The U.S. Supreme Court has agreed to hear a background screening case in which 28 employees of the California Institute of Technology, under contract to do work for the National Aeronautics and Space Administration (NASA), claim that the government’s screening policy is too intrusive. The policy was implemented in 2004 under a government homeland security directive.
In the case (Nelson v. NASA, .pdf attached below), the U.S. Court of Appeals for the Ninth Circuit ruled that the policy of conducting background screening on existing, low-security contract employees was too invasive. The policy allows the government to collect any information from any source including schools, former employers, businesses, and personal friends. According to the government’s policy, sources are encourages to reveal any adverse information about a person’s “employment, residence, or activities.”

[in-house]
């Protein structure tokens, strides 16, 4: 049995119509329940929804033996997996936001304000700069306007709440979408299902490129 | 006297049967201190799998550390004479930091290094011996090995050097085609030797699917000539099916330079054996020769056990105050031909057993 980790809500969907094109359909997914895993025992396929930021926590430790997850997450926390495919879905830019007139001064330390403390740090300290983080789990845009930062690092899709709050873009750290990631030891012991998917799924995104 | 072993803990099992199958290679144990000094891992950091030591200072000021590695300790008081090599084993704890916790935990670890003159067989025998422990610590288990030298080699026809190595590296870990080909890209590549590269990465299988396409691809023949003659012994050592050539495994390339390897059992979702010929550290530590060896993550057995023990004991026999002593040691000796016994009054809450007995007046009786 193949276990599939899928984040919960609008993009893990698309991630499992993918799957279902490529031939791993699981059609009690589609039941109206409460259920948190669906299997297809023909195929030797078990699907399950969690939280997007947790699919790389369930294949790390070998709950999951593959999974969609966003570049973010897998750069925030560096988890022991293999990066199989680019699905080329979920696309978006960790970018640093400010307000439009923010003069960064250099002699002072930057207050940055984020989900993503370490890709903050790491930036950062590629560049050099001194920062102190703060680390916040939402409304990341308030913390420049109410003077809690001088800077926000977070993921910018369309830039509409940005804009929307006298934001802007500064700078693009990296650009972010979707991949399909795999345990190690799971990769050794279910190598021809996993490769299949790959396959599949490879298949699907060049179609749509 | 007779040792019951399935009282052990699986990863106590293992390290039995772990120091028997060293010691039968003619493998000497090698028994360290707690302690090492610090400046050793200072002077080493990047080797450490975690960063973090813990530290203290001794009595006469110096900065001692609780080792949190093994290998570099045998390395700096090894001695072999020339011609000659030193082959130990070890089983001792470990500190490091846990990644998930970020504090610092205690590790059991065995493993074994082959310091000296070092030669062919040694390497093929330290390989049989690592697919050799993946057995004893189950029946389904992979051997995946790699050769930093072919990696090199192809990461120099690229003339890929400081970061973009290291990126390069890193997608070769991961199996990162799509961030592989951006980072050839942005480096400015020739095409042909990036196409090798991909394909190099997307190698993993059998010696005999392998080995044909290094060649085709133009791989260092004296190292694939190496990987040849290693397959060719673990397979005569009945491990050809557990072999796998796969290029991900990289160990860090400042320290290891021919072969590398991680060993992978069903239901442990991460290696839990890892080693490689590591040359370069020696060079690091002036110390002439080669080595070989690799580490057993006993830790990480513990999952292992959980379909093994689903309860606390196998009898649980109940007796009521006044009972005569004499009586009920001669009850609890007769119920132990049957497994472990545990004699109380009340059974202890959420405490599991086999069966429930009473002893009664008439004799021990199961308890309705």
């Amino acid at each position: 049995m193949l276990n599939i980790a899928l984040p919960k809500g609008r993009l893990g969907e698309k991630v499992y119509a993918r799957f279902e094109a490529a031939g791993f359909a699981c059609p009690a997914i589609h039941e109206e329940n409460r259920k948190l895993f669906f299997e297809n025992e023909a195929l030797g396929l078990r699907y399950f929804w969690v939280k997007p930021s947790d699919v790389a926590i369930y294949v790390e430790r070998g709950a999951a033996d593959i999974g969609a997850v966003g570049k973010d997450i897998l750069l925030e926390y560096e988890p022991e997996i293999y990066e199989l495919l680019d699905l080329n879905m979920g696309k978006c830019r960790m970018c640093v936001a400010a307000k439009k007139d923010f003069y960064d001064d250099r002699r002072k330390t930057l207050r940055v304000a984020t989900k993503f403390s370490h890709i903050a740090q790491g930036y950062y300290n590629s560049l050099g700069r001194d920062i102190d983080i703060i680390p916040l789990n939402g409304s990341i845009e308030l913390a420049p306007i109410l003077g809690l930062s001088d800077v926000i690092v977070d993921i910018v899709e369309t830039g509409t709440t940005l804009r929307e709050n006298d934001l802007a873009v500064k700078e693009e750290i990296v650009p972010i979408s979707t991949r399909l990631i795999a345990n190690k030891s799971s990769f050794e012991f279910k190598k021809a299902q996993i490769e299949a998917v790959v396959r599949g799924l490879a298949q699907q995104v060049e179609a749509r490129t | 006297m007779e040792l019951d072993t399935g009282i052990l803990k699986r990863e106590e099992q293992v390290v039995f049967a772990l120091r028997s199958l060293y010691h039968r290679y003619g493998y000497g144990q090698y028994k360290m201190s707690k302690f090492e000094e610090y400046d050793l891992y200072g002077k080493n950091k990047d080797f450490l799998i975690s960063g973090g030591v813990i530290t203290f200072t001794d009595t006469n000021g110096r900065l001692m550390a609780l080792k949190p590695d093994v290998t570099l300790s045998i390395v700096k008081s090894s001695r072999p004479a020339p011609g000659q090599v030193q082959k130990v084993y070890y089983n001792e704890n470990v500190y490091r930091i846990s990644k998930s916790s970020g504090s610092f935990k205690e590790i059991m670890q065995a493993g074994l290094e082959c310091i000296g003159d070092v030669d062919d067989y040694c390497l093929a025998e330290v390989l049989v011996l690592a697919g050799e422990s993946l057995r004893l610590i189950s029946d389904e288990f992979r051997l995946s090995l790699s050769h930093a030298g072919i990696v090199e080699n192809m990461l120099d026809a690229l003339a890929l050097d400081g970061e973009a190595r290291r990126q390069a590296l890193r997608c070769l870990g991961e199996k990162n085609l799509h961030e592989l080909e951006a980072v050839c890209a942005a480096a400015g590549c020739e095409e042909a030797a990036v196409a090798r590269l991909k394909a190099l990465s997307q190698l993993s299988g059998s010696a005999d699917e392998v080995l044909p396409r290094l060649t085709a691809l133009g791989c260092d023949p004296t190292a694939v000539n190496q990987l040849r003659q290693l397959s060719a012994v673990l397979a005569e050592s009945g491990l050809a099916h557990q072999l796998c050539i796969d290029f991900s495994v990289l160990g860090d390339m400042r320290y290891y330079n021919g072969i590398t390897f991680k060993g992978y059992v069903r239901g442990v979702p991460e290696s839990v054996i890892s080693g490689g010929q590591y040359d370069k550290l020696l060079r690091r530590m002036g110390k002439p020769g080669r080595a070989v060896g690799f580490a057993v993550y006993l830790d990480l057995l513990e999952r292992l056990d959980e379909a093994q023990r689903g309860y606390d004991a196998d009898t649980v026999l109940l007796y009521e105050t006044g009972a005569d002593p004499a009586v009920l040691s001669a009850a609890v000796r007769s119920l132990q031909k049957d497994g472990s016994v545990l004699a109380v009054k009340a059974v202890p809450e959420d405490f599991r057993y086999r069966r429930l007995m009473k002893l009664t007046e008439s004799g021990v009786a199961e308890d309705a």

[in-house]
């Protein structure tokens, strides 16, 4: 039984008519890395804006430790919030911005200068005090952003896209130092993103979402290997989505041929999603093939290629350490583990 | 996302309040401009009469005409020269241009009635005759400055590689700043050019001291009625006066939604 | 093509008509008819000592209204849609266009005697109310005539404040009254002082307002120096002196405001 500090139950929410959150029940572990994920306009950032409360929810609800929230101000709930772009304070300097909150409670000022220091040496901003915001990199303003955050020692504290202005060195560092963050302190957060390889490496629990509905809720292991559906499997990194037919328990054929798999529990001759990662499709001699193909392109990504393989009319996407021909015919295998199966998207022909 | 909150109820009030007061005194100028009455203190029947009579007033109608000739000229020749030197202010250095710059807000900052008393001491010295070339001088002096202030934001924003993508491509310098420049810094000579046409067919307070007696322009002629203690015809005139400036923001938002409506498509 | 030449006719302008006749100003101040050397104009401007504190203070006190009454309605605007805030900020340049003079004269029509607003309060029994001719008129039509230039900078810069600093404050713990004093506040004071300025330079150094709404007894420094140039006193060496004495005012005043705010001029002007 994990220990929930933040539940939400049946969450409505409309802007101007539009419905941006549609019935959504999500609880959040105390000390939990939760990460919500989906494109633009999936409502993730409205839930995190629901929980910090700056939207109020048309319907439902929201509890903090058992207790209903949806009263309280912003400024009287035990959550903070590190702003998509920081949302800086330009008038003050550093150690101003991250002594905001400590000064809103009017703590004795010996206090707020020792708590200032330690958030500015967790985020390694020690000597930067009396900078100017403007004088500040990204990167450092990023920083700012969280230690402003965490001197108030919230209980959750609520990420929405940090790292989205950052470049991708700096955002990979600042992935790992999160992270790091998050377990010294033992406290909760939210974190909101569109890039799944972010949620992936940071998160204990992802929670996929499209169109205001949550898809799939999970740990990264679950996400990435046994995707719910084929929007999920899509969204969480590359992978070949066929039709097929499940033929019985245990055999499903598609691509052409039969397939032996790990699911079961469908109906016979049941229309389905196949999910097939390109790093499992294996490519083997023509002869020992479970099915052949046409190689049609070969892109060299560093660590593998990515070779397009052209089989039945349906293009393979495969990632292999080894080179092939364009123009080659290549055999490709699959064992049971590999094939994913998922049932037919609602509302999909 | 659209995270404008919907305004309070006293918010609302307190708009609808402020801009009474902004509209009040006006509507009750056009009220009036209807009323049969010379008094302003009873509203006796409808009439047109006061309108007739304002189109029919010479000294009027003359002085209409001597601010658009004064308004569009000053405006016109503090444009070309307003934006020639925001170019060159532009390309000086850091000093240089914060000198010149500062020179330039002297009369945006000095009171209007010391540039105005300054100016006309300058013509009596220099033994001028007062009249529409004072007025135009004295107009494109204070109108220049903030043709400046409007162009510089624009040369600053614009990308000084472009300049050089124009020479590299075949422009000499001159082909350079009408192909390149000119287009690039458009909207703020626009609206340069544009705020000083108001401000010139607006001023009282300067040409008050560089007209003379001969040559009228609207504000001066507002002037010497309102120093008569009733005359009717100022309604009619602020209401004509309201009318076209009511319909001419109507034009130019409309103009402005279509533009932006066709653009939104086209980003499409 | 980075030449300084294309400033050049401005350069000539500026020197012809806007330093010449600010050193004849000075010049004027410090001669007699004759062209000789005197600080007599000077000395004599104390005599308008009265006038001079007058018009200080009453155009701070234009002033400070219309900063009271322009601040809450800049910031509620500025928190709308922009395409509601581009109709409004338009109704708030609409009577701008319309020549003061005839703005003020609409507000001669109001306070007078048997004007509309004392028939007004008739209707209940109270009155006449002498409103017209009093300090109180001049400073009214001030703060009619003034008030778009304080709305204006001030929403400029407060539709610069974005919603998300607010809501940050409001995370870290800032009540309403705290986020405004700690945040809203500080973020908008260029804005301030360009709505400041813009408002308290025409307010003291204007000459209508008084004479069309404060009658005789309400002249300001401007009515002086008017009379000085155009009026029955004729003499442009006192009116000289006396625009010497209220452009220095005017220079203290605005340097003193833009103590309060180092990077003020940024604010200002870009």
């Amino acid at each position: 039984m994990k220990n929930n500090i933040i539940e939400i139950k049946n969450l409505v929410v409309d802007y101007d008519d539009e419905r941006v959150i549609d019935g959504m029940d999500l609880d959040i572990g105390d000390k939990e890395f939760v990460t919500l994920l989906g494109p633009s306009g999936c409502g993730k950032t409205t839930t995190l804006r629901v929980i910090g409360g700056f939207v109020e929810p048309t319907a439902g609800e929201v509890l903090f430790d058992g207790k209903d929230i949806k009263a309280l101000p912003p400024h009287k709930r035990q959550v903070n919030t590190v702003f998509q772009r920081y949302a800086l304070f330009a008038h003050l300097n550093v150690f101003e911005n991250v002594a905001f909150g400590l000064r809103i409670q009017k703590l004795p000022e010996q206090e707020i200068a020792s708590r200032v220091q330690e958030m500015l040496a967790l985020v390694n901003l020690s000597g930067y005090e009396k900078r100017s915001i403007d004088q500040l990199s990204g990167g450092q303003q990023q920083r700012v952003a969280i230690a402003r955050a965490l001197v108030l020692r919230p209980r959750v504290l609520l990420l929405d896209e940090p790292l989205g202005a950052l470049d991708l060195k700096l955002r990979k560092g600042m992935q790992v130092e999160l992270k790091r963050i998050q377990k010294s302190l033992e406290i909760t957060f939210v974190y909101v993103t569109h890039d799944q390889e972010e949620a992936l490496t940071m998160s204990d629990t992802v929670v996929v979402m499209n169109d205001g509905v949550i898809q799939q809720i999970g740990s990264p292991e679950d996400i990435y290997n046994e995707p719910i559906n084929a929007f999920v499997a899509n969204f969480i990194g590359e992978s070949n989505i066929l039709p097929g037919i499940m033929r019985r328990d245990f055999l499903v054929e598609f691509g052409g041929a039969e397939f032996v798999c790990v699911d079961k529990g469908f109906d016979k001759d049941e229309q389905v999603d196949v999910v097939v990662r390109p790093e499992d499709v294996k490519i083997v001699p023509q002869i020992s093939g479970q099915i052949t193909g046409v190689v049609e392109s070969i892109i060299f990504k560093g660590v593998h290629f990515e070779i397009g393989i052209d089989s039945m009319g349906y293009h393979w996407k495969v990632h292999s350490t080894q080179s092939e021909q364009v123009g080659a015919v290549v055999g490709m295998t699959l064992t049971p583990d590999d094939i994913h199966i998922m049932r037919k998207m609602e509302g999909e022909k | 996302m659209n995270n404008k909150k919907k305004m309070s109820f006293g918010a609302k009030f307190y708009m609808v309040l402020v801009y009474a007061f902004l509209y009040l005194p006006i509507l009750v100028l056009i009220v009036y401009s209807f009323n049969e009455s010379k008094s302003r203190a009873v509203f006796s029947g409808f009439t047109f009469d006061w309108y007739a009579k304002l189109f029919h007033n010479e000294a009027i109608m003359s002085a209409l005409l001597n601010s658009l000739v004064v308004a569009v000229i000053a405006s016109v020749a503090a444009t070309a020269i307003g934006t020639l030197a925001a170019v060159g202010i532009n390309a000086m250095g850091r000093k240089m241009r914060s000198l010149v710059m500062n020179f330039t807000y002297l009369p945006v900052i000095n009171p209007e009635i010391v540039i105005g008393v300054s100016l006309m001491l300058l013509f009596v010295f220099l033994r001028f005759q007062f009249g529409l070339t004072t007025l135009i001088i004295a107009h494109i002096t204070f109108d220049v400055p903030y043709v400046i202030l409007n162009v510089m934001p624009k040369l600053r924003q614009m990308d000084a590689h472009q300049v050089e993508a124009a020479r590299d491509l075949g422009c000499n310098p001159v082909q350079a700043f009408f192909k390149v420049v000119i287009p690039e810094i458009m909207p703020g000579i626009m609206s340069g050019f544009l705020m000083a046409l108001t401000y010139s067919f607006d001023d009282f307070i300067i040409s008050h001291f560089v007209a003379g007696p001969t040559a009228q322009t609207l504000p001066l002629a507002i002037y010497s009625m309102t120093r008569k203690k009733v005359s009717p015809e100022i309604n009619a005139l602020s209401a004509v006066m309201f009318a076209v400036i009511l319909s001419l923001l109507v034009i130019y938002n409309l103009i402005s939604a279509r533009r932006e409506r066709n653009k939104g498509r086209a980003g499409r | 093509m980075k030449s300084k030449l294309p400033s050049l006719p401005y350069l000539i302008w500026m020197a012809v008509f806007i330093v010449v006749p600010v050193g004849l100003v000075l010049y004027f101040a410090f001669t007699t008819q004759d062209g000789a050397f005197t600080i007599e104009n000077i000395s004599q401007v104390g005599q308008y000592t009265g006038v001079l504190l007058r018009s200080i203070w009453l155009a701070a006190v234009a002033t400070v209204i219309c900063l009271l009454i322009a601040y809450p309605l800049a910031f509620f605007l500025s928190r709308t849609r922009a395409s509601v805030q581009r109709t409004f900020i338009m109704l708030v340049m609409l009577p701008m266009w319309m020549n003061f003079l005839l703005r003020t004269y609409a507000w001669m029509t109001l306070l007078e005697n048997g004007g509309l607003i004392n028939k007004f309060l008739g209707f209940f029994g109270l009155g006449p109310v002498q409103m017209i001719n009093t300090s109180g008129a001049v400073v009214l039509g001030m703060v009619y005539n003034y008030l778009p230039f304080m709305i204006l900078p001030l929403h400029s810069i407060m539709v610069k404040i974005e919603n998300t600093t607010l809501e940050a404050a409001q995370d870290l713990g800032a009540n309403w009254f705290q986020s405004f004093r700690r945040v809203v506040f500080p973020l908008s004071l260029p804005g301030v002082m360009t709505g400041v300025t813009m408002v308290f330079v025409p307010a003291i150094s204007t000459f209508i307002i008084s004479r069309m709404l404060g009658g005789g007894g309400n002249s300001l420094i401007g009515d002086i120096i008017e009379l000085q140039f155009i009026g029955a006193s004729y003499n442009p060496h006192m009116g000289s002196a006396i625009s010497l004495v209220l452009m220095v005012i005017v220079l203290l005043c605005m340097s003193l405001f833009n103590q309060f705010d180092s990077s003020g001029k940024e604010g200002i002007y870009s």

The appeals court ruled that the background screening requirements raise privacy issues and do not seem to further the government’s legitimate interests because they target existing, low-level employees, some of whom have worked for the same company for more than 20 years.
The government appealed the appellate ruling to the U.S. Supreme Court. In their request that the Court hear the case, the Department of Justice argued that the decision has far-reaching consequences for background screening and homeland security.
The request noted that former President George W. Bush issued the homeland security directive in question “in response to concerns that arose after September 11, 2001, about individuals gaining access to federal facilities through identification fraud.” The request further noted that the Department of Commerce and NASA determined that a good way to ensure the security of federal facilities was to require that all contract employees be subjected to the new screening policy.
♦ Photo by ken mccown/Flickr